Immigration laws in Germany are constantly evolving and adapting to the changing needs and challenges of the country and its immigrants. 

Germany is one of the most popular destinations for immigrants from all over the world. According to the Federal Statistical Office, about 11.2 million people with a foreign background lived in Germany in 2020, accounting for 13.7% of the total population. However, immigration to Germany is not always easy, as some different laws and regulations apply depending on the immigrants’ origin, qualifications, and purpose.


We will provide an overview of the main immigration laws in Germany and how they are expected to change in 2023. We will focus on the immigration of skilled workers, citizenship, and asylum laws.

Immigration of Skilled Workers to Germany

Germany has a high demand for skilled workers in various fields, such as IT, engineering, health care, and crafts. To attract more qualified professionals from non-EU countries, Germany has introduced several reforms in recent years to facilitate and speed up the immigration process.

The Skilled Workers Immigration Act, which came into force in March 2020, simplified the recognition of foreign qualifications, abolished the priority check for EU citizens, and expanded the possibilities for job seekers to enter Germany. The EU Blue Card also offers a fast-track option for highly qualified specialists with a university degree and a minimum salary.

However, the German government plans to introduce further changes in 2023 to make Germany even more attractive for skilled workers worldwide. A new law is expected to be passed by the German parliament at the beginning of 2023, based on the critical points decided by the federal government in November 2022.

The new law aims to create the “most modern immigration law” in Europe, according to Labour Minister Hubertus Heil. It will have three pillars: skilled labor, experience, and potential.

The skilled labor pillar will continue to be based on the EU Blue Card and the Skilled Workers Immigration Act but with some modifications. For example, the salary thresholds for the EU Blue Card will be lowered, and new regulations will make studies or vocational training in Germany more attractive.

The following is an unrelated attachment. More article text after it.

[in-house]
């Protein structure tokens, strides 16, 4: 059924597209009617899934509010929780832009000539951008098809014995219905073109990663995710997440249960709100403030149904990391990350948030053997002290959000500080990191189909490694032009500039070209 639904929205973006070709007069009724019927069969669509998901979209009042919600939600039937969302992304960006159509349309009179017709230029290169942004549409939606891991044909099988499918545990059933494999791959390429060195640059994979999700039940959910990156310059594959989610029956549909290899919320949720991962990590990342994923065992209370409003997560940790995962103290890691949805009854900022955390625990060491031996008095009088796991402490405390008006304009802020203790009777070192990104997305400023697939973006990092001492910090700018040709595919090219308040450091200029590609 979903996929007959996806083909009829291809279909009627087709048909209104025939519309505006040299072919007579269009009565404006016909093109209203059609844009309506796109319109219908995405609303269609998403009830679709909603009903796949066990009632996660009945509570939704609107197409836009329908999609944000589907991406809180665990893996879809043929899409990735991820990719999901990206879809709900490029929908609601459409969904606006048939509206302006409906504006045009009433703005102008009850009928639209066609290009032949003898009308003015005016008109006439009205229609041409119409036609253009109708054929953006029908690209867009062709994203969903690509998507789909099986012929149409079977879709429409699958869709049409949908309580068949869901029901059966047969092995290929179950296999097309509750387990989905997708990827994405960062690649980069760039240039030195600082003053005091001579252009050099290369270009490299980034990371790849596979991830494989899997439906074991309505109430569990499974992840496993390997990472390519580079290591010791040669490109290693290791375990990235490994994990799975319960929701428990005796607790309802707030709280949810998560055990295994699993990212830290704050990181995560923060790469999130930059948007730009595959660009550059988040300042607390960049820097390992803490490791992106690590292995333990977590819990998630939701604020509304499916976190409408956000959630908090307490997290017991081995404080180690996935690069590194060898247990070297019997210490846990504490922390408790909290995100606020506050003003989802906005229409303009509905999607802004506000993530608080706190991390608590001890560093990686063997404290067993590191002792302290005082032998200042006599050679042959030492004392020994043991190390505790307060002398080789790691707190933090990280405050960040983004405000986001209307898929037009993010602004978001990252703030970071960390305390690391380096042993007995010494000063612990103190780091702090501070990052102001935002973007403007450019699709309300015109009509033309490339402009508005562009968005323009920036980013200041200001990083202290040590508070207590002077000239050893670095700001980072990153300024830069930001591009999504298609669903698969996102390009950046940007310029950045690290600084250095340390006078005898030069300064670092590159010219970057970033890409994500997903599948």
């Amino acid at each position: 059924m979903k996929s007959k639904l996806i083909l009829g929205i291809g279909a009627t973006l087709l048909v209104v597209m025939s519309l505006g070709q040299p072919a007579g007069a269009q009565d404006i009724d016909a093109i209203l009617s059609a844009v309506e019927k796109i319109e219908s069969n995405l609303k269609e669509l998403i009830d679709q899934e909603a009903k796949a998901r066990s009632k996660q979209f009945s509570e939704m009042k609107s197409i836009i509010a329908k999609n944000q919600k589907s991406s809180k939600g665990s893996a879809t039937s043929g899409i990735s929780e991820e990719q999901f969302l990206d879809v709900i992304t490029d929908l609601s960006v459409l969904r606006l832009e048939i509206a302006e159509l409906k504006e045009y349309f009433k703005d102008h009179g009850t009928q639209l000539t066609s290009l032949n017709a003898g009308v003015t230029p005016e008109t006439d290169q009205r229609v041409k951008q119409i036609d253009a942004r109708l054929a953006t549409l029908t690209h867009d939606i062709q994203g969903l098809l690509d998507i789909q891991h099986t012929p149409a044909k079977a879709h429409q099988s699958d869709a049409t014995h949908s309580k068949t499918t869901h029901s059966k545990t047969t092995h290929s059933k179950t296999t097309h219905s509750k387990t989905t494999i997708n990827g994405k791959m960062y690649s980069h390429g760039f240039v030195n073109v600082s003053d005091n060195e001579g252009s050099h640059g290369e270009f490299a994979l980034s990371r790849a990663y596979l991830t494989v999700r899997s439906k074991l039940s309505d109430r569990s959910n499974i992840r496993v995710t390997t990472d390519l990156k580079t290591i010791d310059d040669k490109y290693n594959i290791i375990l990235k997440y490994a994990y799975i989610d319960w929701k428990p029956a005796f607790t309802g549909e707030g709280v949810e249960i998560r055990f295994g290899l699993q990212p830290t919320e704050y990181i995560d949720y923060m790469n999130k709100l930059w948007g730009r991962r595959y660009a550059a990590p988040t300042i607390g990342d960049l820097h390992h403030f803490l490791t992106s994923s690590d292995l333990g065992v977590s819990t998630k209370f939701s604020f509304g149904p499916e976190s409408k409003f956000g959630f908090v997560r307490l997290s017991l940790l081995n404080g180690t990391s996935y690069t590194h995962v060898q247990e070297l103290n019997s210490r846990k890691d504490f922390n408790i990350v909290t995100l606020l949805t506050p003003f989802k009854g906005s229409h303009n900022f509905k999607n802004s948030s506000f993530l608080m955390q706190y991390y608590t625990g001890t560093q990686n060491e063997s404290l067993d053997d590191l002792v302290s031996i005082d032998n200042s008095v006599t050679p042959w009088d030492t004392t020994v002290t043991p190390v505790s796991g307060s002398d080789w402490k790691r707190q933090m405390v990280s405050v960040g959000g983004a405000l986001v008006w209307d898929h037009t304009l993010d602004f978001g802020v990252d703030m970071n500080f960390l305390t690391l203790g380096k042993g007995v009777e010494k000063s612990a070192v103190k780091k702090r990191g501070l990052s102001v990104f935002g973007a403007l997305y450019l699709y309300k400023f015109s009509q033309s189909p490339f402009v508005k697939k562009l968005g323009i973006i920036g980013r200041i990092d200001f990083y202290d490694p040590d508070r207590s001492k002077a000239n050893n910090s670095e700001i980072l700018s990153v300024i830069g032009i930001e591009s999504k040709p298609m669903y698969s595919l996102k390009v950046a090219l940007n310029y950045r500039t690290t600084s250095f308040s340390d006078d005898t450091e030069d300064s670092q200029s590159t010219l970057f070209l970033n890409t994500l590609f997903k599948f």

The experience pillar will enable skilled workers to immigrate even if their professional qualification has not been formally recognized beforehand. The prerequisites include an employment contract and at least two years of professional experience.

The potential pillar will target people who still need a work contract in Germany but have a particular potential to contribute to the German labor market. The core element will be a new opportunity card, which will be granted based on a points system considering various criteria such as language skills and professional experience.

In addition to easing the conditions for the immigration of skilled workers, the German government also wants to promote Germany as a modern and attractive country for immigration worldwide. To this end, it plans to launch information campaigns and cooperation projects with countries of origin and international organizations.

Citizenship Law Changes

Germany’s citizenship law is also set to undergo significant changes in 2023. The government has proposed a new citizenship bill to simplify the citizenship process and promote a more inclusive society.


One of the fundamental changes in the proposed bill is the reduction of the residency requirement for naturalization. Instead of the current eight-year minimum stay in Germany, the proposed legislation suggests that five years of residency will suffice to qualify for citizenship. This reduction enables eligible residents to become citizens sooner, fostering a sense of belonging and integration. Furthermore, the proposed bill should address the citizenship rights of children born to foreign parents in Germany. 

Under the current circumstances, such children are granted German citizenship if at least one parent resided in Germany for eight years before birth. This situation looks to change as the new bill aims to reduce this requirement to five years. This shift acknowledges the potential difficulties children born and raised in Germany face but does not automatically acquire German citizenship due to the protracted residency prerequisite.